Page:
“Nah! You can’t play with that.” “Take that damn shirt off… quit twirling in that damn mirror!” Sound harsh? This is what I would say to my son when he was younger. I would say this because I was uncomfortable with his behaviors; behaviors I viewed as feminine.
They say you learn so much ABOUT kids when you have them, but you actually learn much more FROM them. Kids have a way of exposing us to ourselves, good and bad, and we have a choice to learn from these things or reject it as false. I have chosen to learn, it’s not always easy, (actually, it’s hardly ever easy), but it’s necessary.
My son came home, and asked me, “Mom am I gay?” I was shocked, almost breathless, before I answered, I had to ask him a question, did he even know what gay meant? He had no idea. A rush of emotions came over me.
What do I do? What do I say? Do I ignore it? Who do I talk to? No, wait…I can’t tell anyone…they will judge the hell out of me and my family….finally I took a breath…HE IS MY SON…I won’t love him any less or think of him any differently.
I decided to open up to a few people about it and their responses were, uhhh…let’s say…inconclusive. I went to my husband, Joe, and cried like a baby. I couldn’t understand why people were labeling my, then, 5-year-old son.
We began to come to grips with the reality of the society we live in, and the stigma attached to a black boy that is gay or feminine.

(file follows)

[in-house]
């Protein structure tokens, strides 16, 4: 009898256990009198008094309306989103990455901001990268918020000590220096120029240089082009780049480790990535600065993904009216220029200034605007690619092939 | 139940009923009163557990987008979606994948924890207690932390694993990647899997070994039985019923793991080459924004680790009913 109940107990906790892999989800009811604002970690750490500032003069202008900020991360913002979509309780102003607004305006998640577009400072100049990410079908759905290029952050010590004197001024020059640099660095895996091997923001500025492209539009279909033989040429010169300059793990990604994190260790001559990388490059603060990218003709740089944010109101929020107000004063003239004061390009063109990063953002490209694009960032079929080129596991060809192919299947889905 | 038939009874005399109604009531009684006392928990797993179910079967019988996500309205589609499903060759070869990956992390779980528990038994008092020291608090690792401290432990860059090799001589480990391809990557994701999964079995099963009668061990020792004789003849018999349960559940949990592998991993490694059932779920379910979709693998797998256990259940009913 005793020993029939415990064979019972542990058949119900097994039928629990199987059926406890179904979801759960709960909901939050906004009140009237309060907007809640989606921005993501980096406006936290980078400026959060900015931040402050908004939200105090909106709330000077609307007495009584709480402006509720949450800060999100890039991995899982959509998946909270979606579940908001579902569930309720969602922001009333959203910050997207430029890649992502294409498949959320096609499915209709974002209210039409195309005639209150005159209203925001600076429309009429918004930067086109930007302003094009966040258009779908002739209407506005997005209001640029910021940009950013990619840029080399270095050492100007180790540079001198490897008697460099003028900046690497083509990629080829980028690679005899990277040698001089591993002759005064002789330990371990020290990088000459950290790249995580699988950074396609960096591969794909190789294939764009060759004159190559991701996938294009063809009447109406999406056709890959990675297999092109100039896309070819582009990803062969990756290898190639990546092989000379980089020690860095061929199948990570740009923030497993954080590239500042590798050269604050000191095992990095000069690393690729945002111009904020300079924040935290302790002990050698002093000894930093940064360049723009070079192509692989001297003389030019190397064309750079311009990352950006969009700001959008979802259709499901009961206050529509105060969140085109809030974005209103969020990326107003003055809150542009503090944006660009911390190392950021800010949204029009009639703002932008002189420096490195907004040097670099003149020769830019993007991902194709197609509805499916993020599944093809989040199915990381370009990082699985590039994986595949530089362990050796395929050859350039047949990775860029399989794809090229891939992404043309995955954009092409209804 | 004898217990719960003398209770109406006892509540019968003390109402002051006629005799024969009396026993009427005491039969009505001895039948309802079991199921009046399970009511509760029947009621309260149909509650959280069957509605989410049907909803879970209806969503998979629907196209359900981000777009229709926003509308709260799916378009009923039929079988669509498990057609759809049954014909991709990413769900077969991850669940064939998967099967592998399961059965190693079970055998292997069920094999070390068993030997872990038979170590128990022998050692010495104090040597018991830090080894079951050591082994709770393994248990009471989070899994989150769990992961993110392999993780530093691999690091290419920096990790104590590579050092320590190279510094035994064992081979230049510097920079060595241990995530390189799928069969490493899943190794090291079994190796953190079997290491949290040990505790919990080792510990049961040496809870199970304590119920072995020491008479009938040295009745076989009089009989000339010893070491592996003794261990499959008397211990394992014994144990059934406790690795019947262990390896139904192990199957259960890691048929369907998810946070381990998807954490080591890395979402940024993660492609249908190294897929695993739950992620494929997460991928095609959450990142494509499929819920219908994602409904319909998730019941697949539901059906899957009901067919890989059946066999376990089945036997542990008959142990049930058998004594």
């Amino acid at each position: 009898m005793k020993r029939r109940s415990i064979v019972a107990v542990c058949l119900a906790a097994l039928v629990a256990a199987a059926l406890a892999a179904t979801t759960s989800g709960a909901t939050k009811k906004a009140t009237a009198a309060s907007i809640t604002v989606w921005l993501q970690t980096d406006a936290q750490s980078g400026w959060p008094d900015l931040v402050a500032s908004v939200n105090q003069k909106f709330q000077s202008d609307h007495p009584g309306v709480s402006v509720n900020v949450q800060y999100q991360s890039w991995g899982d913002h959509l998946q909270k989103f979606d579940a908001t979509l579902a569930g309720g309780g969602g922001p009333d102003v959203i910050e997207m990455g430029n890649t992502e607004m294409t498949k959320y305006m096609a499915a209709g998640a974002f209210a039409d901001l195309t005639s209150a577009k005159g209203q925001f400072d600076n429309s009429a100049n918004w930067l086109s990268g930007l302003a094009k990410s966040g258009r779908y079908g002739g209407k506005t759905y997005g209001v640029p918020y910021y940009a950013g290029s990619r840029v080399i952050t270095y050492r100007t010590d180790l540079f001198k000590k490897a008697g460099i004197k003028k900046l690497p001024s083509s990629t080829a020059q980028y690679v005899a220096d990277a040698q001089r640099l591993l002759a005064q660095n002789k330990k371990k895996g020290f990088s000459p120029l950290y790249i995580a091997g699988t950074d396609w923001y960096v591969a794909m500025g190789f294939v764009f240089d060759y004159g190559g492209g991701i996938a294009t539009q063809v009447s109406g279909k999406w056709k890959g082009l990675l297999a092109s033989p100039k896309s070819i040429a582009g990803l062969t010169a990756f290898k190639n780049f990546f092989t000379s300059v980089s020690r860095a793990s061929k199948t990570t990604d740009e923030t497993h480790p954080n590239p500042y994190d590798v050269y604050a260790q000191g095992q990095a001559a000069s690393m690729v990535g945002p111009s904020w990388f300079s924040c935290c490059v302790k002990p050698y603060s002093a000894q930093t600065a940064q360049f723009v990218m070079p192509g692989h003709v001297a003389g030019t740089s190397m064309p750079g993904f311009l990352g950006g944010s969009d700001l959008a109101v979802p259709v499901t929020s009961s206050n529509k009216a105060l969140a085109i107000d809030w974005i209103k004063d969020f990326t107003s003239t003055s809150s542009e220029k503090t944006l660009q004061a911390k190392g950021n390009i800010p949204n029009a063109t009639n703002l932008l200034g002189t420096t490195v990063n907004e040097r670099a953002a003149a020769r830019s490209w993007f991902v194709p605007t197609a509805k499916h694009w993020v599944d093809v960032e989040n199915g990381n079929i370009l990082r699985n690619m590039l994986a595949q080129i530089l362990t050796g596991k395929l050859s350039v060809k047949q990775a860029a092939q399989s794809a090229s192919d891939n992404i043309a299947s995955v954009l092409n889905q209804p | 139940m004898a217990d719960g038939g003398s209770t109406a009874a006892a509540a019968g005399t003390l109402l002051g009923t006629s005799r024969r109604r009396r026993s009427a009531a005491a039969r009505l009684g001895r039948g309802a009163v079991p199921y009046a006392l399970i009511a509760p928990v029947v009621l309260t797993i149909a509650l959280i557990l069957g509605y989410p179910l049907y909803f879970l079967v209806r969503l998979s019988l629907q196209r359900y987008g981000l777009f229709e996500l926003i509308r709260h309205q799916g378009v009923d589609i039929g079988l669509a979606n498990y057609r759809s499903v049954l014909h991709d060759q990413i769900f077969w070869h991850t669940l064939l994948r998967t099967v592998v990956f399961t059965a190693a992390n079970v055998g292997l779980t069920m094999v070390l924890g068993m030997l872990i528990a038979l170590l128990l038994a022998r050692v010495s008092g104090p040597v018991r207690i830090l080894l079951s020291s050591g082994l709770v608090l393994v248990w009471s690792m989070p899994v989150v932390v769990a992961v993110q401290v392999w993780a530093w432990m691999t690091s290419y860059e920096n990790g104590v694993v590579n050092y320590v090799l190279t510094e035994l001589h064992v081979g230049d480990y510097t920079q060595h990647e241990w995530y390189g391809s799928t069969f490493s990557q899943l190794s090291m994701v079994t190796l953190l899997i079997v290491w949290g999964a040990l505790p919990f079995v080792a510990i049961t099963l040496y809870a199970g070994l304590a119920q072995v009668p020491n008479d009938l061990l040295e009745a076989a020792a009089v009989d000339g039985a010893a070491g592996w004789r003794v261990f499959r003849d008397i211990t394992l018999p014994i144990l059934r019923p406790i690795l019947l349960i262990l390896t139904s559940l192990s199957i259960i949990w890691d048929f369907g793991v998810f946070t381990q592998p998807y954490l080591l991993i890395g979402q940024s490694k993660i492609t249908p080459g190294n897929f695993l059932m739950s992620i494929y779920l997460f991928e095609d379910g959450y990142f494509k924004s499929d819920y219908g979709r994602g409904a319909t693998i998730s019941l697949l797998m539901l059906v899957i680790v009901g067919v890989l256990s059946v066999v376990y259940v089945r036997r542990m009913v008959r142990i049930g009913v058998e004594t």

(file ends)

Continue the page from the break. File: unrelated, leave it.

It makes me question, why do we attach our son’s sexuality to whether or not they are drawn to sports? Why does their inclination to play with balls instead of dolls, even at a young age, make us feel secure in their heterosexuality?
We shout out gender equality but we still shame little boys for playing in ‘girl’ clothes. If he was a girl, we would all be saying, she can play with anything!
So, why? Why was I so uncomfortable? Why was I having trouble finding the words to say to my son, this genuine, loving, creative and artistic soul? The more I SAW him and reflected on who he was as an individual, the less it mattered if he was feminine, the less it mattered what other people thought. He has taught me to tap into places in my heart that I needed to open. I used to talk about other moms’ sons that were hella “flamboyant”. Now that it’s my child, I had to humble the shit out of myself. I never considered becoming the vulnerable mother, that you become when it’s close to your heart. I have no idea if my son is gay, but I support all my kids being their true selves, with no exceptions. Love is love and I want them to NEVER be ashamed of who they are. So I won’t either, I will NEVER be ashamed of who my kids are. I preach love and tolerance so I must practice love and tolerance.
I walk around like my shit is together..but as we know, we are humans and nobody has their shit together…NOBODY. We pour everything into our kids, our love, our confidence, our spirit…our lives change forever because we are changed FOREVER.
Literally…I wouldn’t have boobs if I didn’t pay for them.. But that’s another blog post! LOL! 😂